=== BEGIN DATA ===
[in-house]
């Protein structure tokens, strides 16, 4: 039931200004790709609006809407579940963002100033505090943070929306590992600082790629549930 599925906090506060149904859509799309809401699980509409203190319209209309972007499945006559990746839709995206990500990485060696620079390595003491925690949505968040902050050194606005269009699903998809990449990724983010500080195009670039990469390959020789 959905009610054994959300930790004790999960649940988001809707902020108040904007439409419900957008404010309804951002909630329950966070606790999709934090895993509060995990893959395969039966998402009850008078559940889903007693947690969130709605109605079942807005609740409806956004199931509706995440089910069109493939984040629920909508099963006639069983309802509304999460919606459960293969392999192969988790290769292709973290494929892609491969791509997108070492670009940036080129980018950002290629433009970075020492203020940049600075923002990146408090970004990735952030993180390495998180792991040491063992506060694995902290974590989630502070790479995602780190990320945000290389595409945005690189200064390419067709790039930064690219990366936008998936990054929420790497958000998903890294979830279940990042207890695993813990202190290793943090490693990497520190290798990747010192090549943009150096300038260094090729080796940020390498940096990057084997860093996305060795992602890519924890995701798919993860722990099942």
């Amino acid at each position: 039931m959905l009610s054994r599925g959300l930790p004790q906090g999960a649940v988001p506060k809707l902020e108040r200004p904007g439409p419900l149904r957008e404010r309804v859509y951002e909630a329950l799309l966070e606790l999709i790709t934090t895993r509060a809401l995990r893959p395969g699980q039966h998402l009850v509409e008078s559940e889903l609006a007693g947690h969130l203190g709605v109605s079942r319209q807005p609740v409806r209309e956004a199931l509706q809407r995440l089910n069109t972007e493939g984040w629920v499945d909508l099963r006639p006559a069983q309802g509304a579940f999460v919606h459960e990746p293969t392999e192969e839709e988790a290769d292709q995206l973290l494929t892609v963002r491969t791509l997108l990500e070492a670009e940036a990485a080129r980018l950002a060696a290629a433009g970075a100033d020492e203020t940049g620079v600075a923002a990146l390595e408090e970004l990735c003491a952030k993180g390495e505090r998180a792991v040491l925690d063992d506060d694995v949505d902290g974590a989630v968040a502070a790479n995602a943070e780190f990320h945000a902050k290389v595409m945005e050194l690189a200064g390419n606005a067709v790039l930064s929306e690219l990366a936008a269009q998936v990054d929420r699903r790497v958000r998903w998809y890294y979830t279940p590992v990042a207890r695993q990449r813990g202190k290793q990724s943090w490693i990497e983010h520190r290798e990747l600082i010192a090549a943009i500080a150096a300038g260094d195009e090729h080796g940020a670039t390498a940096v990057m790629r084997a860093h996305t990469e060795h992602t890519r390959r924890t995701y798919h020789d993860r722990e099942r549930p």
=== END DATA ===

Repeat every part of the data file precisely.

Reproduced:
[in-house]
């Protein structure tokens, strides 16, 4: 039931200004790709609006809407579940963002100033505090943070929306590992600082790629549930 599925906090506060149904859509799309809401699980509409203190319209209309972007499945006559990746839709995206990500990485060696620079390595003491925690949505968040902050050194606005269009699903998809990449990724983010500080195009670039990469390959020789 959905009610054994959300930790004790999960649940988001809707902020108040904007439409419900957008404010309804951002909630329950966070606790999709934090895993509060995990893959395969039966998402009850008078559940889903007693947690969130709605109605079942807005609740409806956004199931509706995440089910069109493939984040629920909508099963006639069983309802509304999460919606459960293969392999192969988790290769292709973290494929892609491969791509997108070492670009940036080129980018950002290629433009970075020492203020940049600075923002990146408090970004990735952030993180390495998180792991040491063992506060694995902290974590989630502070790479995602780190990320945000290389595409945005690189200064390419067709790039930064690219990366936008998936990054929420790497958000998903890294979830279940990042207890695993813990202190290793943090490693990497520190290798990747010192090549943009150096300038260094090729080796940020390498940096990057084997860093996305060795992602890519924890995701798919993860722990099942």
């Amino acid at each position: 039931m959905l009610s054994r599925g959300l930790p004790q906090g999960a649940v988001p506060k809707l902020e108040r200004p904007g439409p419900l149904r957008e404010r309804v859509y951002e909630a329950l799309l966070e606790l999709i790709t934090t895993r509060a809401l995990r893959p395969g699980q039966h998402l009850v509409e008078s559940e889903l609006a007693g947690h969130l203190g709605v109605s079942r319209q807005p609740v409806r209309e956004a199931l509706q809407r995440l089910n069109t972007e493939g984040w629920v499945d909508l099963r006639p006559a069983q309802g509304a579940f999460v919606h459960e990746p293969t392999e192969e839709e988790a290769d292709q995206l973290l494929t892609v963002r491969t791509l997108l990500e070492a670009e940036a990485a080129r980018l950002a060696a290629a433009g970075a100033d020492e203020t940049g620079v600075a923002a990146l390595e408090e970004l990735c003491a952030k993180g390495e505090r998180a792991v040491l925690d063992d506060d694995v949505d902290g974590a989630v968040a502070a790479n995602a943070e780190f990320h945000a902050k290389v595409m945005e050194l690189a200064g390419n606005a067709v790039l930064s929306e690219l990366a936008a269009q998936v990054d929420r699903r790497v958000r998903w998809y890294y979830t279940p590992v990042a207890r695993q990449r813990g202190k290793q990724s943090w490693i990497e983010h520190r290798e990747l600082i010192a090549a943009i500080a150096a300038g260094d195009e090729h080796g940020a670039t390498a940096v990057m790629r084997a860093h996305t990469e060795h992602t890519r390959r924890t995701y798919h020789d993860r722990e099942r549930p």